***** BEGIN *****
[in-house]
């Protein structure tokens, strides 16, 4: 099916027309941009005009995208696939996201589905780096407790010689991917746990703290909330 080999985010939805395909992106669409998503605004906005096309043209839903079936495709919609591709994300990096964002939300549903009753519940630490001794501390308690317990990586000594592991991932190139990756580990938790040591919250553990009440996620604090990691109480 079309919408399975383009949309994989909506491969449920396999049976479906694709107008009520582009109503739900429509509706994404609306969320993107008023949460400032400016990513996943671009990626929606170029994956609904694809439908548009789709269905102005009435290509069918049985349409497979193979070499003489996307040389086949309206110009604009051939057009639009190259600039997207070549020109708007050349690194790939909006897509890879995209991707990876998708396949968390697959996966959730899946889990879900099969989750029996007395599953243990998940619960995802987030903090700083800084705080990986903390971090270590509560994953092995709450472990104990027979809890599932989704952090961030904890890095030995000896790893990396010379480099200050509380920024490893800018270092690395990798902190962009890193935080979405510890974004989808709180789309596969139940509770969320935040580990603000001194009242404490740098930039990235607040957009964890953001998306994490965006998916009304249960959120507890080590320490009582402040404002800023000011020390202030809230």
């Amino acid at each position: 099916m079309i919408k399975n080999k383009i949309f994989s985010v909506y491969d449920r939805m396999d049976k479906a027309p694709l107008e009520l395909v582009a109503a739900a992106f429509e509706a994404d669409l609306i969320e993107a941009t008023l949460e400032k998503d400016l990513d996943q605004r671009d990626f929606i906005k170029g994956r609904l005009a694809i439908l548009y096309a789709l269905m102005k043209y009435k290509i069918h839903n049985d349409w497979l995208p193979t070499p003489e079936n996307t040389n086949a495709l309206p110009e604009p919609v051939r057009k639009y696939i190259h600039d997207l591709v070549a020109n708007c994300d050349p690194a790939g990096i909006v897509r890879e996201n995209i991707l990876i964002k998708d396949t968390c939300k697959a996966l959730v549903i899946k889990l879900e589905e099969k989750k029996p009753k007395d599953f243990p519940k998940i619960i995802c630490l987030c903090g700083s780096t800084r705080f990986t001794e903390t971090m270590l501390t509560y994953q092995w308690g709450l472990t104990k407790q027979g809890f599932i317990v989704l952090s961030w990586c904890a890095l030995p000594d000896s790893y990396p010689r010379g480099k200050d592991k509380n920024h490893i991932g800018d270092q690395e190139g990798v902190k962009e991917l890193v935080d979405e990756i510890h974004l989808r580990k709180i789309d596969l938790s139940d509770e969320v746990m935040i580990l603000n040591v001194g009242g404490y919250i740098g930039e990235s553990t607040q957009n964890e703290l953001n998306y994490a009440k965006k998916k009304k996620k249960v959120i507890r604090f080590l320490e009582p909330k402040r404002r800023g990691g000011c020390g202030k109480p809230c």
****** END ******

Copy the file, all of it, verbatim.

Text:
[in-house]
């Protein structure tokens, strides 16, 4: 099916027309941009005009995208696939996201589905780096407790010689991917746990703290909330 080999985010939805395909992106669409998503605004906005096309043209839903079936495709919609591709994300990096964002939300549903009753519940630490001794501390308690317990990586000594592991991932190139990756580990938790040591919250553990009440996620604090990691109480 079309919408399975383009949309994989909506491969449920396999049976479906694709107008009520582009109503739900429509509706994404609306969320993107008023949460400032400016990513996943671009990626929606170029994956609904694809439908548009789709269905102005009435290509069918049985349409497979193979070499003489996307040389086949309206110009604009051939057009639009190259600039997207070549020109708007050349690194790939909006897509890879995209991707990876998708396949968390697959996966959730899946889990879900099969989750029996007395599953243990998940619960995802987030903090700083800084705080990986903390971090270590509560994953092995709450472990104990027979809890599932989704952090961030904890890095030995000896790893990396010379480099200050509380920024490893800018270092690395990798902190962009890193935080979405510890974004989808709180789309596969139940509770969320935040580990603000001194009242404490740098930039990235607040957009964890953001998306994490965006998916009304249960959120507890080590320490009582402040404002800023000011020390202030809230």
């Amino acid at each position: 099916m079309i919408k399975n080999k383009i949309f994989s985010v909506y491969d449920r939805m396999d049976k479906a027309p694709l107008e009520l395909v582009a109503a739900a992106f429509e509706a994404d669409l609306i969320e993107a941009t008023l949460e400032k998503d400016l990513d996943q605004r671009d990626f929606i906005k170029g994956r609904l005009a694809i439908l548009y096309a789709l269905m102005k043209y009435k290509i069918h839903n049985d349409w497979l995208p193979t070499p003489e079936n996307t040389n086949a495709l309206p110009e604009p919609v051939r057009k639009y696939i190259h600039d997207l591709v070549a020109n708007c994300d050349p690194a790939g990096i909006v897509r890879e996201n995209i991707l990876i964002k998708d396949t968390c939300k697959a996966l959730v549903i899946k889990l879900e589905e099969k989750k029996p009753k007395d599953f243990p519940k998940i619960i995802c630490l987030c903090g700083s780096t800084r705080f990986t001794e903390t971090m270590l501390t509560y994953q092995w308690g709450l472990t104990k407790q027979g809890f599932i317990v989704l952090s961030w990586c904890a890095l030995p000594d000896s790893y990396p010689r010379g480099k200050d592991k509380n920024h490893i991932g800018d270092q690395e190139g990798v902190k962009e991917l890193v935080d979405e990756i510890h974004l989808r580990k709180i789309d596969l938790s139940d509770e969320v746990m935040i580990l603000n040591v001194g009242g404490y919250i740098g930039e990235s553990t607040q957009n964890e703290l953001n998306y994490a009440k965006k998916k009304k996620k249960v959120i507890r604090f080590l320490e009582p909330k402040r404002r800023g990691g000011c020390g202030k109480p809230c």